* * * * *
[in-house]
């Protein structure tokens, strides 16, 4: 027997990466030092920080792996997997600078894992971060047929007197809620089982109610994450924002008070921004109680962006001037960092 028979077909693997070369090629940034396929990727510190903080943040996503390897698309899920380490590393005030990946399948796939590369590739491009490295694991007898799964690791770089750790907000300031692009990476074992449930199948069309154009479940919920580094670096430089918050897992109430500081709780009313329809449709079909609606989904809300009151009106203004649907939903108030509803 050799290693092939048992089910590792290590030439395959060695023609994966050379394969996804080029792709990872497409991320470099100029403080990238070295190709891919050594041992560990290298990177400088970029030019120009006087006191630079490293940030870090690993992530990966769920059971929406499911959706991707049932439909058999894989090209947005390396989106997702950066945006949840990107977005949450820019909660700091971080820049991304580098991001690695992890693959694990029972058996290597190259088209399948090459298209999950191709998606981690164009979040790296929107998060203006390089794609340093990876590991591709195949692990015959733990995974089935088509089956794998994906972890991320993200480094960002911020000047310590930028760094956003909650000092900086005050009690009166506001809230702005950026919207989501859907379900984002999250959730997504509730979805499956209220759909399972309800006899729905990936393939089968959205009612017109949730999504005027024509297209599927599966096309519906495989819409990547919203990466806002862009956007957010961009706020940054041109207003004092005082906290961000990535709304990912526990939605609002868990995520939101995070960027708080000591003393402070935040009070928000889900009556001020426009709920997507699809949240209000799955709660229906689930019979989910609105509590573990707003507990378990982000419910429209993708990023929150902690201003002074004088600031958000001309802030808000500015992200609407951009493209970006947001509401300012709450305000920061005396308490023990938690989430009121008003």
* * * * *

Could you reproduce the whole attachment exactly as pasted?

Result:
[in-house]
């Protein structure tokens, strides 16, 4: 027997990466030092920080792996997997600078894992971060047929007197809620089982109610994450924002008070921004109680962006001037960092 028979077909693997070369090629940034396929990727510190903080943040996503390897698309899920380490590393005030990946399948796939590369590739491009490295694991007898799964690791770089750790907000300031692009990476074992449930199948069309154009479940919920580094670096430089918050897992109430500081709780009313329809449709079909609606989904809300009151009106203004649907939903108030509803 050799290693092939048992089910590792290590030439395959060695023609994966050379394969996804080029792709990872497409991320470099100029403080990238070295190709891919050594041992560990290298990177400088970029030019120009006087006191630079490293940030870090690993992530990966769920059971929406499911959706991707049932439909058999894989090209947005390396989106997702950066945006949840990107977005949450820019909660700091971080820049991304580098991001690695992890693959694990029972058996290597190259088209399948090459298209999950191709998606981690164009979040790296929107998060203006390089794609340093990876590991591709195949692990015959733990995974089935088509089956794998994906972890991320993200480094960002911020000047310590930028760094956003909650000092900086005050009690009166506001809230702005950026919207989501859907379900984002999250959730997504509730979805499956209220759909399972309800006899729905990936393939089968959205009612017109949730999504005027024509297209599927599966096309519906495989819409990547919203990466806002862009956007957010961009706020940054041109207003004092005082906290961000990535709304990912526990939605609002868990995520939101995070960027708080000591003393402070935040009070928000889900009556001020426009709920997507699809949240209000799955709660229906689930019979989910609105509590573990707003507990378990982000419910429209993708990023929150902690201003002074004088600031958000001309802030808000500015992200609407951009493209970006947001509401300012709450305000920061005396308490023990938690989430009121008003």